In the Jan. 14 Senate meeting, Schimmel introduced a resolution that would issue a preemptive veto to any change to the Fundamental Standard, Honor Code or Judicial Charter that would “lower the standard of evidence required to convict a student of wrongdoing.” The resolution would also commit the Senate to revoking its ratification of the Judicial Charter of 1997 if the Senate received a recommendation from any University body to lower the standard of evidence. 

“The Undergraduate Senate firmly believes the current standard of evidence for Honor Code and Fundamental Standard violations, beyond a reasonable doubt, is critical to ensuring to the fair, honest and unbiased pursuit of justice at Stanford University,” the resolution states. 

Sanchez argued at the meeting that such a resolution could backfire, leading to the loss of student input on the Judicial Charter. 

“There is a part here to dissolve the charter entirely,” she said. “But if that happens, then the school can do whatever it wants, and there would be no student input in the [conduct] process.”

After Sanchez spoke, Schimmel’s co-sponsor Senator Micheal Brown ’22 withdrew his support for the bill.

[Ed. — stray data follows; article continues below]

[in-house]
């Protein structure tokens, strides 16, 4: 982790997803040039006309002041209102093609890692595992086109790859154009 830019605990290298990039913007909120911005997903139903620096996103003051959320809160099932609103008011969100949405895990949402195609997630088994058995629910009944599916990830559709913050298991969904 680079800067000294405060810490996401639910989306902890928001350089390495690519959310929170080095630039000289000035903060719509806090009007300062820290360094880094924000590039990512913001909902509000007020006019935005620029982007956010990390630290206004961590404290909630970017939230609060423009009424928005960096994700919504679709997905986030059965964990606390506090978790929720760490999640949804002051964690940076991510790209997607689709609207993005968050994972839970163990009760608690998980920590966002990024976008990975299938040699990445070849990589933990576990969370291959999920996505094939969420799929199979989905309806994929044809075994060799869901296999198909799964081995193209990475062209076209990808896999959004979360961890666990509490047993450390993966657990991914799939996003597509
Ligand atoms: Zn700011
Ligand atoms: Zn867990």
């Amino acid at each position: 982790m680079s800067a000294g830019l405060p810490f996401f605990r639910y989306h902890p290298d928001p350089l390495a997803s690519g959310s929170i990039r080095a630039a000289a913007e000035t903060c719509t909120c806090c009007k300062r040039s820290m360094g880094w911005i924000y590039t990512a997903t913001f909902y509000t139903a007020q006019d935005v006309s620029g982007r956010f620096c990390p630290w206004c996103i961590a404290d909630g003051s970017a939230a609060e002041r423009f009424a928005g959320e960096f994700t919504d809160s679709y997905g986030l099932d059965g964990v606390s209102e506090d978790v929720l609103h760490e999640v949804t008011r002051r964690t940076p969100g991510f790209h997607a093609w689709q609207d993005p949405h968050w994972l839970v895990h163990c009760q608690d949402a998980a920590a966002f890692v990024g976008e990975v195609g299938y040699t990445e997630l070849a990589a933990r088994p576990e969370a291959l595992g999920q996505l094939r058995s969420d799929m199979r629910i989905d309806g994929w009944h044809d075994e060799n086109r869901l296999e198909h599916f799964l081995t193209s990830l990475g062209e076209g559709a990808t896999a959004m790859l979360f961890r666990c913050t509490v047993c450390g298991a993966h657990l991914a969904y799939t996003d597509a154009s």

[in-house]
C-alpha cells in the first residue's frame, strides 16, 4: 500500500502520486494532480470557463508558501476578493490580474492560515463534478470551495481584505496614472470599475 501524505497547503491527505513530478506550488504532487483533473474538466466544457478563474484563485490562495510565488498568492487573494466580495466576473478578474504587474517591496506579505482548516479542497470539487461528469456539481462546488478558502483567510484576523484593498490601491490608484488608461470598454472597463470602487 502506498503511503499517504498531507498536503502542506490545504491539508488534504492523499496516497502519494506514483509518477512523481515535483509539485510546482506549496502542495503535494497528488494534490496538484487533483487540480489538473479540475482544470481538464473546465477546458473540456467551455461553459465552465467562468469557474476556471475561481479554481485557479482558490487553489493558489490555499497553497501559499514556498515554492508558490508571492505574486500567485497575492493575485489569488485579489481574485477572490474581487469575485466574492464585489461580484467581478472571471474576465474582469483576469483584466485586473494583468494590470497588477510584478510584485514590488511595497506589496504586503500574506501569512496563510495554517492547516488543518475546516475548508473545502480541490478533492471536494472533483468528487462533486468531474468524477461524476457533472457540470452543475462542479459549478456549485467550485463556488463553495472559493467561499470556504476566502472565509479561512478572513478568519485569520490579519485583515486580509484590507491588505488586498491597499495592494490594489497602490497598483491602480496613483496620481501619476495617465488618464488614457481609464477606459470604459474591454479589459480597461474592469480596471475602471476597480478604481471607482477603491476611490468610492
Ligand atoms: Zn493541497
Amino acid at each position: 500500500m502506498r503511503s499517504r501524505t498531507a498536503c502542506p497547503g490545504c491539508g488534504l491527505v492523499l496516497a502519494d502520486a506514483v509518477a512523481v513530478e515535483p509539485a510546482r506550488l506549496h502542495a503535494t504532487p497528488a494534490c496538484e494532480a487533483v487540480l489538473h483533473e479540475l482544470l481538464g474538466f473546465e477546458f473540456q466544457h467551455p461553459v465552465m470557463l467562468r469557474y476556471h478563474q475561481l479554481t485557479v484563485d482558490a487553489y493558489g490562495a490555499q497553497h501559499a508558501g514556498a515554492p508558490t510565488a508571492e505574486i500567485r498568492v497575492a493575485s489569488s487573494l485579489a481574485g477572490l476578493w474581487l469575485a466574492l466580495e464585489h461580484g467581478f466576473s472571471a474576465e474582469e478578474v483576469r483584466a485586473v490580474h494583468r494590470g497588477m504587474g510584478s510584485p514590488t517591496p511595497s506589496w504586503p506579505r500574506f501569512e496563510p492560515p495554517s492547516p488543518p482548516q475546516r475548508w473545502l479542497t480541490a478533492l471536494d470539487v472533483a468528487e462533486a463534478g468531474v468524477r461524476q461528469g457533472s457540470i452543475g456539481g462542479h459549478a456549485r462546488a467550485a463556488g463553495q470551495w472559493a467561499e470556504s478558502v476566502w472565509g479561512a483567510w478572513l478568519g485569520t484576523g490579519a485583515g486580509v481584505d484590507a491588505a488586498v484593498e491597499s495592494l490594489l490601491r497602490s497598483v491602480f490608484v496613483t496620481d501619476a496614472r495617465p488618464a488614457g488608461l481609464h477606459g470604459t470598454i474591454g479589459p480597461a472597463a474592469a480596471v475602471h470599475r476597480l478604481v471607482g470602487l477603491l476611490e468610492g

Last November, Schimmel — at the time, still co-chair of the BJA — had been slated to serve as the Senate’s representative to the C-10, triggering concern from Sanchez, Scott and Drummond about whether one person should have simultaneous voting power on all three bodies.

At the time, there was no specific prohibition on members of the BJA serving on C-10, according to emails provided by Scott. But out of concerns over a potential conflict of interest, Schimmel initially agreed at the end of November to step down from the C-10. After resigning from the BJA, however, he informed Scott that he intended to stay on the C-10.

Now, at Tuesday’s Senate meeting, Senators intend to vote again on their representative to the C-10. According to Senate Chair Munira Alimire ’22, the vote does not mean that Schimmel has been removed from his position.

“At the time, no one else had expressed interest, but some senators expressed interest in serving and since it has not been formally convening yet, we are just having a new election,” Alimire wrote.

In addition to the Senate representative, the other students on the committee are second-year law student Chris Middleton, representing the Graduate Student Council, and undergraduates Cyrus Reza ’20 and David Pantera ’21, both chosen through the Nominations Commission after an open call to the student body. 

Contact Erin Woo at erinkwoo ‘at’

Erin Woo '21 is The Daily's Vol. 259 Editor-in-Chief. Born and raised in Atlanta, GA, she is studying communications and creative writing at Stanford. She has also reported for The Mercury News and WNYC. Contact her at eic 'at'